The writer of this post at GIzmodo doesn't seem to have made much of an effort to check the veracity of this vignette he picked up at Evan's Blog. The story is that a commercial plane waiting to take off at Newark Airport when the captain asked if there was a passenger with a laptop and connectivity on board. Bad weather was delaying things. The plane was 50th in line, which essentially means that passengers were in for an extended stay in the land of Tony Soprano.
The crew's idea was to find a route that skirted the storm and suggest it to air traffic controllers. The person who submitted the anecdote said that the type of plane -- a Boeing 757-500 -- isn't equipped to perform such tasks, hence the call for passengers for help. The blogger said a new route indeed was used, though he wasn't sure it was the one he helped find.
The story-whether true or apocryphal-shows how common Wi-Fi has become in the air (or, in this case, on the tarmac). The latest news is that Southwest Airlines is installing gear from vendor Row 44 beginning in the first quarter of 2010. The InformationWeek story says that the gear has been tested on four Southwest craft since February. It has been used with iPhones, laptops and other smartphones, the story says.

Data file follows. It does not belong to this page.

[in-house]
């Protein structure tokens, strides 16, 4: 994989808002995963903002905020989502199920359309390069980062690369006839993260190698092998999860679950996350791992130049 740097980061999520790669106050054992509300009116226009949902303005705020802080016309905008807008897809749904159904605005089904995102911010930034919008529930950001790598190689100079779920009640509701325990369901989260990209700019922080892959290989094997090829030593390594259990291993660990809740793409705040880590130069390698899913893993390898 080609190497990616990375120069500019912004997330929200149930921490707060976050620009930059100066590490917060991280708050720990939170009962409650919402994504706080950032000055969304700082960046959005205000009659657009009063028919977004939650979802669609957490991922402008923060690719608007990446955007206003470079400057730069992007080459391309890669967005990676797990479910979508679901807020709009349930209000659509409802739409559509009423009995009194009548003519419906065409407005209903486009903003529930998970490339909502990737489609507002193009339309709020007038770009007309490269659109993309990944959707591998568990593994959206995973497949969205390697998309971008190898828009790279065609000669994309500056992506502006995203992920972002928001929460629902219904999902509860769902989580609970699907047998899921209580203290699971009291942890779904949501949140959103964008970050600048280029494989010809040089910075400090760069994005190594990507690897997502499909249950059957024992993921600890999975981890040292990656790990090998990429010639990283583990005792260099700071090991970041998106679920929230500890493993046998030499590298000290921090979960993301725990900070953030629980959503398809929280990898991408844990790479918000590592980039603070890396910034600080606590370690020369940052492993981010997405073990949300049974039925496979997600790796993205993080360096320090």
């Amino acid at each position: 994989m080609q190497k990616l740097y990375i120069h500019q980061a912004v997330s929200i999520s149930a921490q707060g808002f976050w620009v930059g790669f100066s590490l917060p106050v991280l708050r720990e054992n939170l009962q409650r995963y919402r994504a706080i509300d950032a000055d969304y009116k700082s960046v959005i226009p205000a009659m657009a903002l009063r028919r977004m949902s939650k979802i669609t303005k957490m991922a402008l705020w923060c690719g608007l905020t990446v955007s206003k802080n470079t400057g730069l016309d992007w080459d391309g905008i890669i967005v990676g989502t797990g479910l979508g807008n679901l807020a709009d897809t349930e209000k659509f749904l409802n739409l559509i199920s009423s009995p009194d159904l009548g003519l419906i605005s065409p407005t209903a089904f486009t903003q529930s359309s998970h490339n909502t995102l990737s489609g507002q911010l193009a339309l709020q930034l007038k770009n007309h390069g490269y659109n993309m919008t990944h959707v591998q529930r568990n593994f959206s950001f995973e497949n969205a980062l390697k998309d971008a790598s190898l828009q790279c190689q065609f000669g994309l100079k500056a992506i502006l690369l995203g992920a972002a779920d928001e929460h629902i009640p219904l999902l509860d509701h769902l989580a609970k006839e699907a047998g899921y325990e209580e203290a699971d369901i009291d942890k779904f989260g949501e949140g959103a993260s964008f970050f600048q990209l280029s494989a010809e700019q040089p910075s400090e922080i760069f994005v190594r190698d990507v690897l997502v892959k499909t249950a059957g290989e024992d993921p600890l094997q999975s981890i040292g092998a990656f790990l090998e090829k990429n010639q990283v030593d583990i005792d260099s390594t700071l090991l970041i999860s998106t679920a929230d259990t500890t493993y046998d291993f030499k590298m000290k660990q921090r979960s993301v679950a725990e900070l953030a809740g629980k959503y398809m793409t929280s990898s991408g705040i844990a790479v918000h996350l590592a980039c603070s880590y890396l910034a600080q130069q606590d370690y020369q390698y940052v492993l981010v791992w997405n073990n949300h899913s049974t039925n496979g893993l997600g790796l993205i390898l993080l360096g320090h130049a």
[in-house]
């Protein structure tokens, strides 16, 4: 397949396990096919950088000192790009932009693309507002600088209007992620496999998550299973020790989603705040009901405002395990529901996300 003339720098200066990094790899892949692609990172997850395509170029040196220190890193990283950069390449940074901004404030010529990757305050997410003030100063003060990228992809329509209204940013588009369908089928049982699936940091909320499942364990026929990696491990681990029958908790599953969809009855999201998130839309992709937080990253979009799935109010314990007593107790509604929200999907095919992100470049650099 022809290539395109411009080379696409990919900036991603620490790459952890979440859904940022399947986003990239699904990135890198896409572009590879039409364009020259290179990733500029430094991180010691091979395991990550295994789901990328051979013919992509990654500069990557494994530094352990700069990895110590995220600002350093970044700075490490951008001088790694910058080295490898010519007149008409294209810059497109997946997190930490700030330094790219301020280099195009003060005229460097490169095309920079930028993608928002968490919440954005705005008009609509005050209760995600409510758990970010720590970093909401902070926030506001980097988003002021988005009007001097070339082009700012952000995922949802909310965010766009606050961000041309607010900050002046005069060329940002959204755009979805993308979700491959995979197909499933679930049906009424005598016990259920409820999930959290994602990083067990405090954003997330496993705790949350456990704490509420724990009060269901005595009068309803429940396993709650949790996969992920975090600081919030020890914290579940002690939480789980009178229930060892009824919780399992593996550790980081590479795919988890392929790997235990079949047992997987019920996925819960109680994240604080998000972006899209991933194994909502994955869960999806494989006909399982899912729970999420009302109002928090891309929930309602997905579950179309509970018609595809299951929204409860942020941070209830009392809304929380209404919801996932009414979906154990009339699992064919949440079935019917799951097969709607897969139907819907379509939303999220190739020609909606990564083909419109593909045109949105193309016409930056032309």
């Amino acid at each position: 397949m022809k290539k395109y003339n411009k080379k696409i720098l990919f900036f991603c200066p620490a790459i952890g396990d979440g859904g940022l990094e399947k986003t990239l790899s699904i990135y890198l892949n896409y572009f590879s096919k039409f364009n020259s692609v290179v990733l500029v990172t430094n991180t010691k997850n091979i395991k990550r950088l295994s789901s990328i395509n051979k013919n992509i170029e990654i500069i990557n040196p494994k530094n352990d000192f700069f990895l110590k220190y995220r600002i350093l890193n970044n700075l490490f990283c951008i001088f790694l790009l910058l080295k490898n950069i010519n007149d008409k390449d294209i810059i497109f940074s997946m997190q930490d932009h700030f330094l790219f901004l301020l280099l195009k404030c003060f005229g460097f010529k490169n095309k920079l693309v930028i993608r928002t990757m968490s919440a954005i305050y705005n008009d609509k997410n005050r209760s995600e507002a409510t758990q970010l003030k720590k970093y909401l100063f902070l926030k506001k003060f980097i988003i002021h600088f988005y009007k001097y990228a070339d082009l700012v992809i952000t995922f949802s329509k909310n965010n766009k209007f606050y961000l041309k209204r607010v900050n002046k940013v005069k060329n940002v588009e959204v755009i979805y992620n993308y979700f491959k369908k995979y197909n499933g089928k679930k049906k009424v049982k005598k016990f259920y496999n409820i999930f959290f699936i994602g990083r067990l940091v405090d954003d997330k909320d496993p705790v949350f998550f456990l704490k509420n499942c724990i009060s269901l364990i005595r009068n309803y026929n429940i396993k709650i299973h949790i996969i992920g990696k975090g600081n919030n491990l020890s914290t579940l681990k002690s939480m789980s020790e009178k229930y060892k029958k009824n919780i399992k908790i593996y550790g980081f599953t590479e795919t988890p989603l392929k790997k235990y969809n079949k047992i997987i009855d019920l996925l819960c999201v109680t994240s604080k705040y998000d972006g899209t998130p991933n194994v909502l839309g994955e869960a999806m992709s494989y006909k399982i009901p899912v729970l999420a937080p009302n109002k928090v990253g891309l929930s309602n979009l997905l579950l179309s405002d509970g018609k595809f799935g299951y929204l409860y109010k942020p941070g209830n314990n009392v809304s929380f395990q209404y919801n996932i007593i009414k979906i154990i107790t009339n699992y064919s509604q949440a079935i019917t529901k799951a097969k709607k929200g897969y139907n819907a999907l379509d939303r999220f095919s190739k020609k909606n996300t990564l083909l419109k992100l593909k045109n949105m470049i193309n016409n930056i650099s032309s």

There are four major suppliers of these services, according to this helpful DVICE chart, which provides the basic facts and a set of pros and cons on each. An interesting tidbit from the story is that VoIP isn't expressly forbidden by the government. Rather, U.S. airlines shy away from allowing it simply because they fear a backlash from those sitting next to folks who yak nonstop on long flights. VoIP on planes is allowed in several parts of the world, the story says.
As the DVICE chart suggests, all the services are not created equal. Network World's Larry Chaffin has a more technical take, though he doesn't identify the airline or service he recently used and upon which the critique is based. He was more or less satisfied. He offer suggestions, such as adding acceleration technology and quality of service (QoS) controls, that he said could improve the all-around experience.
Aviation Week suggests that the most difficult thing about Wi-Fi on planes is getting people to use it. So much free service is available on the terra firma that passengers aren't lining up to pay to do the same thing in the air. It says they are not necessarily concerned that providing connectivity to a coffee shop that is presumably on the ground and not moving is far less involved that serving an airplane thousands of feet in the air traveling at several hundred miles per hour.